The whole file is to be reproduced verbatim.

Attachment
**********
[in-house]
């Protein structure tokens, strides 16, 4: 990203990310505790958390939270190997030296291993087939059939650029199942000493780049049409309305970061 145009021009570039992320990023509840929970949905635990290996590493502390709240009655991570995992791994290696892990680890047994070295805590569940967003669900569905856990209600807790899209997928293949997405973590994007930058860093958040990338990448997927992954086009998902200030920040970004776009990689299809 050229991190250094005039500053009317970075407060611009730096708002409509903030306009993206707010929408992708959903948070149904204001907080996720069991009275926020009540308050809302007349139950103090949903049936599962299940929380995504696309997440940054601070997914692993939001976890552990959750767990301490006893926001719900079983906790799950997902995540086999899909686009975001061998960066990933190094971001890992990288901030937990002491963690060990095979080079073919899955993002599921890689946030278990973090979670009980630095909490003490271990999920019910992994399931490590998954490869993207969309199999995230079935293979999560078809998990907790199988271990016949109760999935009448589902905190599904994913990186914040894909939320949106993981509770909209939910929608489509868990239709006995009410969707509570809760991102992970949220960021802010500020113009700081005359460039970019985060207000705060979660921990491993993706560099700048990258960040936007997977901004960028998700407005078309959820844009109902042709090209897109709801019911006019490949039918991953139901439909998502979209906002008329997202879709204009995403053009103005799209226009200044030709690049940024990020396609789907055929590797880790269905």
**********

[in-house]
């Protein structure tokens, strides 16, 4: 990203990310505790958390939270190997030296291993087939059939650029199942000493780049049409309305970061 145009021009570039992320990023509840929970949905635990290996590493502390709240009655991570995992791994290696892990680890047994070295805590569940967003669900569905856990209600807790899209997928293949997405973590994007930058860093958040990338990448997927992954086009998902200030920040970004776009990689299809 050229991190250094005039500053009317970075407060611009730096708002409509903030306009993206707010929408992708959903948070149904204001907080996720069991009275926020009540308050809302007349139950103090949903049936599962299940929380995504696309997440940054601070997914692993939001976890552990959750767990301490006893926001719900079983906790799950997902995540086999899909686009975001061998960066990933190094971001890992990288901030937990002491963690060990095979080079073919899955993002599921890689946030278990973090979670009980630095909490003490271990999920019910992994399931490590998954490869993207969309199999995230079935293979999560078809998990907790199988271990016949109760999935009448589902905190599904994913990186914040894909939320949106993981509770909209939910929608489509868990239709006995009410969707509570809760991102992970949220960021802010500020113009700081005359460039970019985060207000705060979660921990491993993706560099700048990258960040936007997977901004960028998700407005078309959820844009109902042709090209897109709801019911006019490949039918991953139901439909998502979209906002008329997202879709204009995403053009103005799209226009200044030709690049940024990020396609789907055929590797880790269905």